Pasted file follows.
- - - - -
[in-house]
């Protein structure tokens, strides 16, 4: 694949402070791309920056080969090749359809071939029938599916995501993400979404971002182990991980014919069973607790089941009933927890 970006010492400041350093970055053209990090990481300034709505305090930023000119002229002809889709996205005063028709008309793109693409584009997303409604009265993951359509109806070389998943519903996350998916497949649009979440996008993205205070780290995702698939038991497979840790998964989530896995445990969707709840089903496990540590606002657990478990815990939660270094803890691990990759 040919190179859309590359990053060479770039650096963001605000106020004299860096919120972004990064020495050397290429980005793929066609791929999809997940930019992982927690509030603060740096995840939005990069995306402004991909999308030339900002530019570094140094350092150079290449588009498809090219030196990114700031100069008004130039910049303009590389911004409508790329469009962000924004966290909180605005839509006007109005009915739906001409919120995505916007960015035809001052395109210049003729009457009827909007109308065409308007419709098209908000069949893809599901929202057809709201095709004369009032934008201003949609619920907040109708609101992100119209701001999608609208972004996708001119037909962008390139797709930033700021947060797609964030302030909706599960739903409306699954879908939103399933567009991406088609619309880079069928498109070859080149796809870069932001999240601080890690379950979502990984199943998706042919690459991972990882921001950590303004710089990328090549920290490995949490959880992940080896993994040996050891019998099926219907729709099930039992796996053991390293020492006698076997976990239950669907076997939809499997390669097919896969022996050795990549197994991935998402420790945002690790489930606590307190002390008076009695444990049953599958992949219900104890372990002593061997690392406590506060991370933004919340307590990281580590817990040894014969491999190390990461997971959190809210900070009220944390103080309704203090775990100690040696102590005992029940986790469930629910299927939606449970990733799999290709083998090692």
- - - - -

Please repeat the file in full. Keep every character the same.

[in-house]
């Protein structure tokens, strides 16, 4: 694949402070791309920056080969090749359809071939029938599916995501993400979404971002182990991980014919069973607790089941009933927890 970006010492400041350093970055053209990090990481300034709505305090930023000119002229002809889709996205005063028709008309793109693409584009997303409604009265993951359509109806070389998943519903996350998916497949649009979440996008993205205070780290995702698939038991497979840790998964989530896995445990969707709840089903496990540590606002657990478990815990939660270094803890691990990759 040919190179859309590359990053060479770039650096963001605000106020004299860096919120972004990064020495050397290429980005793929066609791929999809997940930019992982927690509030603060740096995840939005990069995306402004991909999308030339900002530019570094140094350092150079290449588009498809090219030196990114700031100069008004130039910049303009590389911004409508790329469009962000924004966290909180605005839509006007109005009915739906001409919120995505916007960015035809001052395109210049003729009457009827909007109308065409308007419709098209908000069949893809599901929202057809709201095709004369009032934008201003949609619920907040109708609101992100119209701001999608609208972004996708001119037909962008390139797709930033700021947060797609964030302030909706599960739903409306699954879908939103399933567009991406088609619309880079069928498109070859080149796809870069932001999240601080890690379950979502990984199943998706042919690459991972990882921001950590303004710089990328090549920290490995949490959880992940080896993994040996050891019998099926219907729709099930039992796996053991390293020492006698076997976990239950669907076997939809499997390669097919896969022996050795990549197994991935998402420790945002690790489930606590307190002390008076009695444990049953599958992949219900104890372990002593061997690392406590506060991370933004919340307590990281580590817990040894014969491999190390990461997971959190809210900070009220944390103080309704203090775990100690040696102590005992029940986790469930629910299927939606449970990733799999290709083998090692």